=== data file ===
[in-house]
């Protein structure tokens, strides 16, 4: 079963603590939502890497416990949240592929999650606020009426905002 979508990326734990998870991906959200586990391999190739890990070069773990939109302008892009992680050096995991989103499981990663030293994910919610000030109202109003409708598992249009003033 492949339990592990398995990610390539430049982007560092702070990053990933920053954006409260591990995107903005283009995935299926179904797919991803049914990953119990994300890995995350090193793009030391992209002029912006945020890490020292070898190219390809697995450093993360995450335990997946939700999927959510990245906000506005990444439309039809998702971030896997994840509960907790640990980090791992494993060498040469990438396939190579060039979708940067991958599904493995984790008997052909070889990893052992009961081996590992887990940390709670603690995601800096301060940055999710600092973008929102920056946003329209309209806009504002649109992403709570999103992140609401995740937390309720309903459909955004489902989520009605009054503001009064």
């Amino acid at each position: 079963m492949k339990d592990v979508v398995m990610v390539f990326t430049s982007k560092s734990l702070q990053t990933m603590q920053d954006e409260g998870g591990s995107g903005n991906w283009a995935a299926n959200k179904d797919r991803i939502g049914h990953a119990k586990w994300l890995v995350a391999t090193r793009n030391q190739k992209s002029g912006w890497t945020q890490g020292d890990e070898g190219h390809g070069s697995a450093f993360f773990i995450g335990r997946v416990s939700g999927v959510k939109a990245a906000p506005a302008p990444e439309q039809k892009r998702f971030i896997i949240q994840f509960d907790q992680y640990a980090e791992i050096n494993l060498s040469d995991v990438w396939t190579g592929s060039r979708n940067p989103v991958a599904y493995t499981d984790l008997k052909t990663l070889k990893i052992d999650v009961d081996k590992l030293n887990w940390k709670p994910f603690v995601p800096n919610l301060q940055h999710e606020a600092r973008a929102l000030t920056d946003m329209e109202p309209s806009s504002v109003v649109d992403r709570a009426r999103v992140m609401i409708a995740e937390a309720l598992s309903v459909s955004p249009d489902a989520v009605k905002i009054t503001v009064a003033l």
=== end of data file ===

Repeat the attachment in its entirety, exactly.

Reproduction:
[in-house]
């Protein structure tokens, strides 16, 4: 079963603590939502890497416990949240592929999650606020009426905002 979508990326734990998870991906959200586990391999190739890990070069773990939109302008892009992680050096995991989103499981990663030293994910919610000030109202109003409708598992249009003033 492949339990592990398995990610390539430049982007560092702070990053990933920053954006409260591990995107903005283009995935299926179904797919991803049914990953119990994300890995995350090193793009030391992209002029912006945020890490020292070898190219390809697995450093993360995450335990997946939700999927959510990245906000506005990444439309039809998702971030896997994840509960907790640990980090791992494993060498040469990438396939190579060039979708940067991958599904493995984790008997052909070889990893052992009961081996590992887990940390709670603690995601800096301060940055999710600092973008929102920056946003329209309209806009504002649109992403709570999103992140609401995740937390309720309903459909955004489902989520009605009054503001009064």
């Amino acid at each position: 079963m492949k339990d592990v979508v398995m990610v390539f990326t430049s982007k560092s734990l702070q990053t990933m603590q920053d954006e409260g998870g591990s995107g903005n991906w283009a995935a299926n959200k179904d797919r991803i939502g049914h990953a119990k586990w994300l890995v995350a391999t090193r793009n030391q190739k992209s002029g912006w890497t945020q890490g020292d890990e070898g190219h390809g070069s697995a450093f993360f773990i995450g335990r997946v416990s939700g999927v959510k939109a990245a906000p506005a302008p990444e439309q039809k892009r998702f971030i896997i949240q994840f509960d907790q992680y640990a980090e791992i050096n494993l060498s040469d995991v990438w396939t190579g592929s060039r979708n940067p989103v991958a599904y493995t499981d984790l008997k052909t990663l070889k990893i052992d999650v009961d081996k590992l030293n887990w940390k709670p994910f603690v995601p800096n919610l301060q940055h999710e606020a600092r973008a929102l000030t920056d946003m329209e109202p309209s806009s504002v109003v649109d992403r709570a009426r999103v992140m609401i409708a995740e937390a309720l598992s309903v459909s955004p249009d489902a989520v009605k905002i009054t503001v009064a003033l």